A Layered Legacy of Bumper Stickers, AKA Stickerstocracy

Before I set off on a walk the other day, I attempted to de-stress my right knee by doing some light leg stretches behind my truck. As I was balancing myself by holding on to the tailgate, it occurred to me that the above bumper sticker–which, as you can see, is tattered and faded–is a relic from the 2001-04 Georgia state flag controversy. This was an issue that I, like many native Georgians, felt extremely passionate about. In fact, I’m still very passionate about it. The fact that the flag I grew up with was essentially changed to placate the NCAA Final Four bigwigs–who threatened to pull the 2002 tournament out of Atlanta if the flag wasn’t changed in 2001–still appalls me. With that being said, I knew it was time to put this bumper sticker to rest. In the eight years I’ve had it on my truck, I’ve been called a racist as well as a “proud Georgian,” but it’s always generated constructive conversations about the controversy. For more on the history of the Georgia state flag, the New Georgia Encyclopedia is the most informative source that I’ve come across. Click here for that link, if you’re so inclined.

While on my quest for a bumper sticker to blanket the antiquated “Let Georgia Vote” one, I remembered back to my parents’ aversion to bumper stickers. Growing up, I loved bumper stickers–I actually had a whole clipboard and lap desk plastered with them. Anyway, I remember when I earned one of those “My Child is On the Honor Roll at Parker Mathis Elementary” bumper stickers. Or maybe it was for winning the citizenship award, I honestly forget. I was so excited because the bumper sticker colours matched the maroon and silver of our Nissan van. Busting a gut to slap it on the back of the van, Mama had to break it to me that this was not to be. Being the oldest of four, bright children, the van would’ve been plastered all the way across the back bumper had the trend been allowed to start! But the main sticking point–pun intended–is that she said it would never come off if we stuck it on. The compromise is that it got taped in the back window, which actually pleased me more since it was at eye level for everyone to see. Of course, once I got my first car–a 1985 BMW 318i–the first thing I did was to slap an Atlanta ’96 Olympics bumper sticker on the back. If I’m not mistaken, that one wouldn’t stay put on the rubber bumper. (Sign from God, perhaps?) Fast forward to 2004 when I got my current truck with a metal bumper, and I couldn’t wait to find the perfect sticker to seal on the bumper. It ended up being one of these, direct from the Williamson County Republican headquarters:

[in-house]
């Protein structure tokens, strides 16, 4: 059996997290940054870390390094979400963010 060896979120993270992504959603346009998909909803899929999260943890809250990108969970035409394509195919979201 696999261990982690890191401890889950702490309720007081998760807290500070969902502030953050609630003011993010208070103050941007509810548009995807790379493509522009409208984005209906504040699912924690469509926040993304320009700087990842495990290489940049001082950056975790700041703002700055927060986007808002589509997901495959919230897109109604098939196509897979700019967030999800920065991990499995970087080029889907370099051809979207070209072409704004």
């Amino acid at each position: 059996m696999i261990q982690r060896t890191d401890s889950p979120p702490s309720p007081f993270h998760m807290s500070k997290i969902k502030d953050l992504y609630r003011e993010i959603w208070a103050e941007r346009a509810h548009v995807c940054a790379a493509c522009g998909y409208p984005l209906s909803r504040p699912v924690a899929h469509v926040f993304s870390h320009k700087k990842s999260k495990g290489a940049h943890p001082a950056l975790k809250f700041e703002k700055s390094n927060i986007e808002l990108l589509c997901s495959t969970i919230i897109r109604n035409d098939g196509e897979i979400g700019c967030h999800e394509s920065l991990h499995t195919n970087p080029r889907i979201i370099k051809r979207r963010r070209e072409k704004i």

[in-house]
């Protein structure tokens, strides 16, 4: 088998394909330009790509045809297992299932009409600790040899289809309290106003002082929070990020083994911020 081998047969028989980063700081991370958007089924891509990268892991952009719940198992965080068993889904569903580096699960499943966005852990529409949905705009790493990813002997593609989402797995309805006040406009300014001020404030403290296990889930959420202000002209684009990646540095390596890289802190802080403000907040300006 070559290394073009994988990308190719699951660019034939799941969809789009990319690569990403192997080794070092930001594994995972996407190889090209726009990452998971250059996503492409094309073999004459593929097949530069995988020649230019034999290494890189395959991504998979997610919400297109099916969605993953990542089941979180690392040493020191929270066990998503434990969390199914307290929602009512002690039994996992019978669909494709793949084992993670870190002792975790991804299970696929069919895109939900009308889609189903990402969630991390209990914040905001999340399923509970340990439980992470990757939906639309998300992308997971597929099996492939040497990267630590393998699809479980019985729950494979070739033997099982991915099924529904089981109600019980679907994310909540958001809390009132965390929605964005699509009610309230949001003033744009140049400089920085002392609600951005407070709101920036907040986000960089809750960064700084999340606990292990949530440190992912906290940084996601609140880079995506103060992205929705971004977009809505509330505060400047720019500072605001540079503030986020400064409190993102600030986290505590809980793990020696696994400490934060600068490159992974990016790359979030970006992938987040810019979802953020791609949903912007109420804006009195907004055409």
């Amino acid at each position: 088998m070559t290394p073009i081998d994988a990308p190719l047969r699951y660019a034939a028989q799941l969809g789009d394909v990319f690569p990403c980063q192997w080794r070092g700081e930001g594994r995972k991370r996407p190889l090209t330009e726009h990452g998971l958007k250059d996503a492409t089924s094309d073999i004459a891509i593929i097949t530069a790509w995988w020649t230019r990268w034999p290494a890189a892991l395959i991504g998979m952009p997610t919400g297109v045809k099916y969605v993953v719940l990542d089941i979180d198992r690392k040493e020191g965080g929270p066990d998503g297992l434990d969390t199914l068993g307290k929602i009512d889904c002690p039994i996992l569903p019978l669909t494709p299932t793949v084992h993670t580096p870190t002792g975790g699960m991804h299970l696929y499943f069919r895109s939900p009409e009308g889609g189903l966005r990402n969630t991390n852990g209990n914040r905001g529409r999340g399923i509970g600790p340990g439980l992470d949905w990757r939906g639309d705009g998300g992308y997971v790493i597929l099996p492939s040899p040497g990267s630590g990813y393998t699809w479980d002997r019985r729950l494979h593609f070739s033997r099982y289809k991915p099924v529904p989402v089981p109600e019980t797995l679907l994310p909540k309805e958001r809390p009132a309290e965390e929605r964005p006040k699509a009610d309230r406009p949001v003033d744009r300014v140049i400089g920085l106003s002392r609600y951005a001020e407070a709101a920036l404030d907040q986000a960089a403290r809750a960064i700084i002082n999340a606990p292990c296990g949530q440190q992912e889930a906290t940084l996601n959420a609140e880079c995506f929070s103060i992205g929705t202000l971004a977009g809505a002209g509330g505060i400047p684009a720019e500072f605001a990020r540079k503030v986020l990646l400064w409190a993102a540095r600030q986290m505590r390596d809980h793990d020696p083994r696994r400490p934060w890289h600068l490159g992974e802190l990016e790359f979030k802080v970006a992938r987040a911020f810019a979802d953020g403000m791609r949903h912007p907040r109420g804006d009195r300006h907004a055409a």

Of course, the OCD in me wanted some bumperrific symmetry, and that’s when the “Let Georgia Vote” sticker had its day in the sun (to get baked on my bumper for all eternity!). Thus began the never-ending cycle of stickering my current bumper. For as W.’s popularity waned–and as I couldn’t commit to a McCain-Palin sticker, poor old W. got layered over with this class act:

I actually love this sticker and don’t plan on layering over it. However, this illustrates the point that there’s no standard size for bumper stickers. Which is what I soon found out when I received my new one in the mail yesterday. It’s supposedly 70s vintage, though I’m thinking it’s more late 80s/early 90s:

How’s that for some layered legacy? At this point, with 230K+ miles on Taylor the Tacoma, I think it fits just perfectly. A word to the wise, though: Bumper stickers really, truly never go away–they’re stuck on your vehicle and in the realm of pop culture forever. So think before you start sticking, kids. Would I sticker again if I had a new bumper to do it to all over again? Inevitably, yes…but I’d go with magnets instead of stickers. Much more non-committal and ridiculously better for the resell value of the vehicle. But still not nearly as much fun, am I right?!?

brt

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